Dispute Prevention and Dispute Settlement in the Field of Intellectual Property Rights and Electronic Commerce, United States-Section 211 Omnibus Appropriations Act 1998 ('Havana Club')
DISPUTE PREVENTION AND DISPUTE SETTLEMENT IN THE TRANSATLANTIC PARTNERSHIP - CASE STUDIES, ANALYSES AND POLICY RECOMMENDATIONS, pp. 429-447, E.U. Petersmann and M. Pollack, eds., Oxford University Press, 2003
19 Pages Posted: 2 Sep 2011
Date Written: July 1, 2002
As a general conclusion this case-study suggests that the dispute between Pernod Ricard, a France-based multinational distiller and distributor, and Bacardi-Martini, a US-based multinational distiller and distributor, should have been resolved as a private commercial dispute and not as a systemic test of world trade system rules. In this regard, third party arbitration or mediation under the auspices of an alternative dispute settlement forum may have proven quite helpful.
Each private actor in the case entered into a commercial venture fully cognizant of ownership risks inherent in claims to intangible property that had been taken by the government of Cuba in the early 1960s. Both private parties sought the protection of their home government external commercial apparatus to ameliorate the consequences of the risks knowingly undertaken. Both the European Commission and the US Trade Representative (USTR) co-operated in converting the private commercial dispute into an international political dispute. By politicizing the dispute, both the EU and US found themselves arguing legal positions that are most likely contrary to their longer term commercial interests.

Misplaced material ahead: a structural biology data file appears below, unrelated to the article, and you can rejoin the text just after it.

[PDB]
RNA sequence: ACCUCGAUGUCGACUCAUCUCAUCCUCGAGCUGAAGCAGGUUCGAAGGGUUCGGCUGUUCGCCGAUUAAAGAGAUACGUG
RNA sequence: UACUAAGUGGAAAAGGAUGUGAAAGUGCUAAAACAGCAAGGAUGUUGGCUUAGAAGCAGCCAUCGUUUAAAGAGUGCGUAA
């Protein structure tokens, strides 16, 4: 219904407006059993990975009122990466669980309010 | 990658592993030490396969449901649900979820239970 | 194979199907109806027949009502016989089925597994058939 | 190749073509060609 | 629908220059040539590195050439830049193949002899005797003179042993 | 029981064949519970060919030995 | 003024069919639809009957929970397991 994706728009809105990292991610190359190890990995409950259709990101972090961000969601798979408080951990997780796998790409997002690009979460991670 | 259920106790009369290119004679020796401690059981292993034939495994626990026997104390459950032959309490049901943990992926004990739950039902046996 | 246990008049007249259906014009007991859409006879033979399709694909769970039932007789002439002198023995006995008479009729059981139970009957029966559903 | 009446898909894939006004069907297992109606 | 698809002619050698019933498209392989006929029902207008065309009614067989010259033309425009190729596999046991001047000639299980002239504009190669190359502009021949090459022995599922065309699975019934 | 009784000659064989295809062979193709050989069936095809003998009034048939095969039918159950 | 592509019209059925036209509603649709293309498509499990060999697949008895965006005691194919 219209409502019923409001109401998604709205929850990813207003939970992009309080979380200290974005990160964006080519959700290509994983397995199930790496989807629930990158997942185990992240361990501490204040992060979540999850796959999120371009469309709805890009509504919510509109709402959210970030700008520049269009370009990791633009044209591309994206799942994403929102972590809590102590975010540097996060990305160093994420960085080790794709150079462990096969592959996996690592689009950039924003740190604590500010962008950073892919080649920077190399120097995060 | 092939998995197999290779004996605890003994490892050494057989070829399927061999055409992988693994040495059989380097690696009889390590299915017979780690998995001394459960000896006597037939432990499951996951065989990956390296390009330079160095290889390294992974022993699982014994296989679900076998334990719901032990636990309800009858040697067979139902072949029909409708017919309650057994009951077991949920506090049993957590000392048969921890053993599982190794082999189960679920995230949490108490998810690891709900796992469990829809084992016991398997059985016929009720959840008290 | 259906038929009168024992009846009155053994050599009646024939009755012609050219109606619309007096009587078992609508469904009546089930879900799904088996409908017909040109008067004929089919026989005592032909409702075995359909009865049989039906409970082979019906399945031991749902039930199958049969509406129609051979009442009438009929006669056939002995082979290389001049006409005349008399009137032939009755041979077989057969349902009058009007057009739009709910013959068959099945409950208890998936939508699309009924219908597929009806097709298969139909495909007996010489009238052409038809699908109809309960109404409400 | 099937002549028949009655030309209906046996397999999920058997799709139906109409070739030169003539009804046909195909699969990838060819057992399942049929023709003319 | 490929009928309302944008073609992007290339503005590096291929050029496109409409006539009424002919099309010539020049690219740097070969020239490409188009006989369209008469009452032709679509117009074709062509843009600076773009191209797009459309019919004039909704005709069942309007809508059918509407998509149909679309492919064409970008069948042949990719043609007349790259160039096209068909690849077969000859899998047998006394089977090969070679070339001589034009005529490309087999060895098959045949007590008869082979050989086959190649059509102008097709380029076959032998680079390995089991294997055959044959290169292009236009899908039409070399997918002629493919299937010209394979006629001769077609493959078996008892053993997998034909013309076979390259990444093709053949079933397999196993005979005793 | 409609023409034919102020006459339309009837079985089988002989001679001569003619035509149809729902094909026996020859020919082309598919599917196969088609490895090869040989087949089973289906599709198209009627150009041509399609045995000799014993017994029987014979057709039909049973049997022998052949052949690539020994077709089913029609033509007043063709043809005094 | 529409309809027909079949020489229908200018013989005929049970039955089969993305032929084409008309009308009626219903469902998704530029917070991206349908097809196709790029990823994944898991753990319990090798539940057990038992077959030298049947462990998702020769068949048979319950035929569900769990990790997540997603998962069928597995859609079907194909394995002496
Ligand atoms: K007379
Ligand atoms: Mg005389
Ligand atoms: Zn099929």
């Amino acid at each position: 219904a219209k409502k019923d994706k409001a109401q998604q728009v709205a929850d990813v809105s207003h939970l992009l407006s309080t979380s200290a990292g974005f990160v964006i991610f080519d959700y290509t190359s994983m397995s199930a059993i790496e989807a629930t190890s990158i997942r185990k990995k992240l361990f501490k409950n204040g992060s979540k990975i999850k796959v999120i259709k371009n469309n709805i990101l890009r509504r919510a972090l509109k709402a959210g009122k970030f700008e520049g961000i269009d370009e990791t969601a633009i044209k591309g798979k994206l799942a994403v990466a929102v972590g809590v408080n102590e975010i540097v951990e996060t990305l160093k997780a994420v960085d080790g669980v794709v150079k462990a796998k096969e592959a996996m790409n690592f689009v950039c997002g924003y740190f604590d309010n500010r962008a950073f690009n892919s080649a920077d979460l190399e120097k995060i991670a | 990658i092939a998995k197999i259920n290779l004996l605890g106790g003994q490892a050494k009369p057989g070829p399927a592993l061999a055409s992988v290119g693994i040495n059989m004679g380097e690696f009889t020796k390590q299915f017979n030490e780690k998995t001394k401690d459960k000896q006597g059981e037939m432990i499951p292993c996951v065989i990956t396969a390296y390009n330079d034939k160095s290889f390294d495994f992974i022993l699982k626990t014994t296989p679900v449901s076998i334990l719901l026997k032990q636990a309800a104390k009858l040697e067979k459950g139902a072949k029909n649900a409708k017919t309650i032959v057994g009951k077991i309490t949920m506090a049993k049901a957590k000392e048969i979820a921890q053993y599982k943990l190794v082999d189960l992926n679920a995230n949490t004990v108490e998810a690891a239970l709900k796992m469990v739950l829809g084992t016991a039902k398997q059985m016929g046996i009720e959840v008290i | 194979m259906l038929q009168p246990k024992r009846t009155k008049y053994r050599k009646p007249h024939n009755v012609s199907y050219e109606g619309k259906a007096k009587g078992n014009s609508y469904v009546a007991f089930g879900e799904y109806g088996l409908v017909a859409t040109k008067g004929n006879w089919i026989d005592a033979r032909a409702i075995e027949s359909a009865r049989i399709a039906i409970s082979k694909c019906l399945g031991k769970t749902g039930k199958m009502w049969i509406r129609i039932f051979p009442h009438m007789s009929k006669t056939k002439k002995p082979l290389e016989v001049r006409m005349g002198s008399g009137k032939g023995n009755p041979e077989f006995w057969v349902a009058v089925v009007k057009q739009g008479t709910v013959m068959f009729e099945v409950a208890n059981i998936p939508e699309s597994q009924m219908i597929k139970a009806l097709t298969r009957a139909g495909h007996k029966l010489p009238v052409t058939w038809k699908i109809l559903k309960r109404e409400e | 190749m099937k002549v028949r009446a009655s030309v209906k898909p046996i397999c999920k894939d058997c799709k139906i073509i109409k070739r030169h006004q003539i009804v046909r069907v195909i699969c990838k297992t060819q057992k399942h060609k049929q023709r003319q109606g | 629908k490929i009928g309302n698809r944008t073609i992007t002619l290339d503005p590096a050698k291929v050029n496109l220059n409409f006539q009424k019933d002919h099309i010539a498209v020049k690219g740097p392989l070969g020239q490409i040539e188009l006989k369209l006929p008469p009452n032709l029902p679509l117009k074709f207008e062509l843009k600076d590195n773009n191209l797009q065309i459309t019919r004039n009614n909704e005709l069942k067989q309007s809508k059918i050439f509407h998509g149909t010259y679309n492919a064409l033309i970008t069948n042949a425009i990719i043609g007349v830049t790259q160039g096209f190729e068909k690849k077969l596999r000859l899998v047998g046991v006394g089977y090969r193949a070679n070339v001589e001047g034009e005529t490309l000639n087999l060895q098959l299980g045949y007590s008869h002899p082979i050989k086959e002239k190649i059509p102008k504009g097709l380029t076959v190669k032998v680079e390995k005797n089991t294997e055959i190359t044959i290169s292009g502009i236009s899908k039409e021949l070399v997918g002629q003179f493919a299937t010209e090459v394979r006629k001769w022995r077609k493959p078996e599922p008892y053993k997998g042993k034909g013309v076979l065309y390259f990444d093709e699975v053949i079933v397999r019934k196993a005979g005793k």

The major problem, however, is that a victory for the EU in WTO dispute settlement, which as a practical matter it did not achieve, would have entitled it to withdraw trade concessions from the US to enforce compliance. The withdrawal of such concessions would not directly benefit Pernod Ricard, and would likely harm US private operators other than Bacardi-Martini. In sum, the acts of the two private operators in knowingly taking risks in entering into legally tainted commercial relationships would result in harm to private operators that had not been a party to the risk-taking.
On the positive side in regard to WTO dispute settlement, the European Commission may have viewed this as the only practical way to diffuse internal political pressure being exerted by Pernod Ricard under the guise of 'Cuba policy'. Either outcome at the WTO level would allow the Commission to take the position that the EU had exhausted avenues of recourse against the US in this matter, and thereby diffuse the dispute. Similarly, if the WTO dispute settlement decision had been adverse to the US, this would have provided a means by which the USTR could have resisted further pressures to act on behalf of its private constituent.
Because the decision of the Appellate Body requires only an insubstantial modification to US law, it is doubtful that it will have a significant impact on internal or external US policy. It is difficult at this stage to say whether an alternative dispute settlement forum might have accomplished a similar end, or for that matter whether an end has been accomplished. The case remains open in terms of compliance by the US with the ruling of the Appellate Body.
Keywords: WTO, TRIPS Agreement, trademark, Havana Club, Appellate Body, national treatment
JEL Classification: K33, 034
Suggested Citation: Suggested Citation